Survey Finds Women in Academic Earth and Space Science Face Widespread Discrimination

A new study by Erika Marin-Spiotta, a professor of geography at the University of Wisconsin-Madison, found that earth and space scientists of color, women, those with disabilities, and other groups historically excluded from geoscience careers are more likely to experience hostile and discriminatory behavior at work than their colleagues.

Researchers surveyed members of five professional organizations, asking respondents to focus on their workplace climate in the past year. They were asked how often they experienced a range of positive as well as exclusionary behaviors, including general incivility or interpersonal mistreatment, negative or discriminatory language, and sexual harassment. The researchers found that more than half of women scientists experienced identity-based discriminatory remarks. More than 40 percent of women respondents said they experienced bullying and intimidation and 43 percent said they thought their work was devalued. More than 15 percent of women said they had experienced fear for their physical safety.

“One of the most important results of this paper was data revealing that historically excluded groups experience higher rates of sexual harassment” than other respondents, noted Blair Schneider of the Kansas Geological Survey and co-author of the study. Underrepresented groups reported in larger numbers that their experiences in the workplace had resulted in negative professional consequences, including avoiding others at work, loss of confidence, lowered productivity, skipping professional activities, or considering career changes. Negative individual professional consequences have negative consequences for geosciences as a whole, Schneider said.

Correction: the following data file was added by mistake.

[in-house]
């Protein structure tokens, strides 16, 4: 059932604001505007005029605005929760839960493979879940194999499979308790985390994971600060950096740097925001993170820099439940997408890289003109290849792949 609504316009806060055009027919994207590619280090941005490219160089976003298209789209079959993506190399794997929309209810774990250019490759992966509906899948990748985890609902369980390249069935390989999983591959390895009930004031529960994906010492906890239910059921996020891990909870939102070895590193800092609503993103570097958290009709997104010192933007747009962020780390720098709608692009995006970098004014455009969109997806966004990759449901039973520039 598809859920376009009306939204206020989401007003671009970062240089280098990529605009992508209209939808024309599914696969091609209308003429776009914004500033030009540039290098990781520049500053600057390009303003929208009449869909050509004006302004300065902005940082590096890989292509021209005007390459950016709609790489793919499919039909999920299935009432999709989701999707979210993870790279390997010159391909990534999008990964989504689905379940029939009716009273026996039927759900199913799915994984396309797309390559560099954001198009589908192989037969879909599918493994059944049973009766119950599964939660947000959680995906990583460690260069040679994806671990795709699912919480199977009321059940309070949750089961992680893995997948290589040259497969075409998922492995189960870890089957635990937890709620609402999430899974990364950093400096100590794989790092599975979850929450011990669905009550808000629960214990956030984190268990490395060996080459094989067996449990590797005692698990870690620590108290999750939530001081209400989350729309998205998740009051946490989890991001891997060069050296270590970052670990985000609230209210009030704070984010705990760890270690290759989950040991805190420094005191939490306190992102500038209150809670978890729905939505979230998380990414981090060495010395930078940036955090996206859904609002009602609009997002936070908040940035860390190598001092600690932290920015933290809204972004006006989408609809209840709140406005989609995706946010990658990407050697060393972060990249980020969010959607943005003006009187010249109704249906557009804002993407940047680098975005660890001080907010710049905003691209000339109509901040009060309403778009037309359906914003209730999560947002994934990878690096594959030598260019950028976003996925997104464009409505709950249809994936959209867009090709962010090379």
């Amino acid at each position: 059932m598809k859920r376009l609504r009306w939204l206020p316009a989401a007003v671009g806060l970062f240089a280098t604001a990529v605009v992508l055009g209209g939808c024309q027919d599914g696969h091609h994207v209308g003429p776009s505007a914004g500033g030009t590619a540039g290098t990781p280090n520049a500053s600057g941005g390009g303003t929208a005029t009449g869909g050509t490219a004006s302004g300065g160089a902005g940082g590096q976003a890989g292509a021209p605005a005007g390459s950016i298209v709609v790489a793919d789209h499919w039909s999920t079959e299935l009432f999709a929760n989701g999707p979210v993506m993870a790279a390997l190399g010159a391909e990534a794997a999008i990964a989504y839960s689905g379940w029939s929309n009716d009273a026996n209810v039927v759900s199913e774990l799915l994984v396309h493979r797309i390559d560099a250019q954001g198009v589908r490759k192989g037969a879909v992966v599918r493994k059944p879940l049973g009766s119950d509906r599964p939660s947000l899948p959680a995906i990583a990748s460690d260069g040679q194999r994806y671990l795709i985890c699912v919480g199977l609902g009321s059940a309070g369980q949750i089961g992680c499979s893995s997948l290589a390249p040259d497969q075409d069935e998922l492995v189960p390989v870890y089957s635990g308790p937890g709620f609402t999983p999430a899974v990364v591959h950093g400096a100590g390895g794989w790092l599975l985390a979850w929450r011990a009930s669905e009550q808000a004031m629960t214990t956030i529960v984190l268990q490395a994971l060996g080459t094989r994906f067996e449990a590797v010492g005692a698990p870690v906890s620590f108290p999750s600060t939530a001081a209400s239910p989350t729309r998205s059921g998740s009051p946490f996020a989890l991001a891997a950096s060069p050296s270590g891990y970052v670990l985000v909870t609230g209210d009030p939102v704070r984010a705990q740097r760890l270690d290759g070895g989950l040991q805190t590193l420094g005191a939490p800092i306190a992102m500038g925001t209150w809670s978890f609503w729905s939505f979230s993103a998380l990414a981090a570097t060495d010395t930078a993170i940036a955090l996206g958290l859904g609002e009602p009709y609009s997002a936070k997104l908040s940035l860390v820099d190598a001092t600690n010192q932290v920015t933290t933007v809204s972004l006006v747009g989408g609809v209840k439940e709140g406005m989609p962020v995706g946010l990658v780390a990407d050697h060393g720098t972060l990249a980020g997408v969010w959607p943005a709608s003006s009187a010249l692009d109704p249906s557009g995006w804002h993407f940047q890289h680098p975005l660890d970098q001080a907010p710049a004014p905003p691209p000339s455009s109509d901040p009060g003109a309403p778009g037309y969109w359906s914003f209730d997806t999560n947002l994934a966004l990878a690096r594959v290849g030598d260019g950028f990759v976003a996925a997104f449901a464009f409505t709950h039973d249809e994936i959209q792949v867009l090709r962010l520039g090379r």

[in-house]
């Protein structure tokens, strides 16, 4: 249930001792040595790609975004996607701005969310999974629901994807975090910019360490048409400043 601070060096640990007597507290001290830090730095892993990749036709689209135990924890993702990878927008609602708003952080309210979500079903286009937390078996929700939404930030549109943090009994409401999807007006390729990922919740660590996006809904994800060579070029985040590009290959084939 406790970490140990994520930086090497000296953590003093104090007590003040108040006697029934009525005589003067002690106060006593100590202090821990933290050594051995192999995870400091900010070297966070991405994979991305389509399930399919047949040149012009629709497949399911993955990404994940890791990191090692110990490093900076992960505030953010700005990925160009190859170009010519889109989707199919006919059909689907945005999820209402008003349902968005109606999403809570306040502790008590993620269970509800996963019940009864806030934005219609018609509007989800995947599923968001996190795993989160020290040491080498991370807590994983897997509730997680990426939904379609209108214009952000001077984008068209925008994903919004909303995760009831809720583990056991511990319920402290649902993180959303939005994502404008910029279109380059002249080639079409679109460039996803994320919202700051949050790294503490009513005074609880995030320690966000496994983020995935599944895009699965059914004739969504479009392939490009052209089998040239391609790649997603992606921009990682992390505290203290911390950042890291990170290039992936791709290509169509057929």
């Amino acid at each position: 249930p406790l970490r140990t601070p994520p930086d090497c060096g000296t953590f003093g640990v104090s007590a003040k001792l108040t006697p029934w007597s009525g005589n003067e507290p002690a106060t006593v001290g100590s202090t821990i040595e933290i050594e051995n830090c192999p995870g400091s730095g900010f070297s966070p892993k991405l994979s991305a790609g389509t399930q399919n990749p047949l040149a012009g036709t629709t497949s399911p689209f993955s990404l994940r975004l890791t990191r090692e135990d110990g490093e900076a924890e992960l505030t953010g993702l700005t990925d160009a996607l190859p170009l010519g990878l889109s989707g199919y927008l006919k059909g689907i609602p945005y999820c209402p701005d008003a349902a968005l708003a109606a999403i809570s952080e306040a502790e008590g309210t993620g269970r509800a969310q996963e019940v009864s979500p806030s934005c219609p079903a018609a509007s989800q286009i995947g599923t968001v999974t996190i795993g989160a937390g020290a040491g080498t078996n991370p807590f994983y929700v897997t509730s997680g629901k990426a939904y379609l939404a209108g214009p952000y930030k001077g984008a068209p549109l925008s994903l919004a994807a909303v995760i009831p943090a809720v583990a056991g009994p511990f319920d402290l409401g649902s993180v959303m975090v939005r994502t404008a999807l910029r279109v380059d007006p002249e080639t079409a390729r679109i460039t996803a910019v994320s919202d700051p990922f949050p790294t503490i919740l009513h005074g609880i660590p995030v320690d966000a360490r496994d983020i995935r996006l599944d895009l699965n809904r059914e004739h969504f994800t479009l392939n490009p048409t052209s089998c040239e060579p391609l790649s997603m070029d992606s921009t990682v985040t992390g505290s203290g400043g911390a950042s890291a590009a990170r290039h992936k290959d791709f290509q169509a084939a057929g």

While recruitment is a vital tool for increasing diversity in the geoscience field, creating a safe, welcoming, and respectful climate is equally crucial for retaining scientists, said researcher Emily Diaz Vallejo, a graduate student at the University of Wisconsin-Madison and a co-author of the study. “Unfortunately, our findings reveal that many underrepresented groups often face negative experiences throughout their careers, which can significantly impact their productivity and desire to remain within their organization.”

The full study, “Exclusionary Behaviors Reinforce Historical Biases and Contribute to Loss of Talent in the Earth Sciences,” was published in the journal Earth’s Future. It may be accessed here.

Filed Under: Research/StudySexual Assault/HarassmentSTEM Fields


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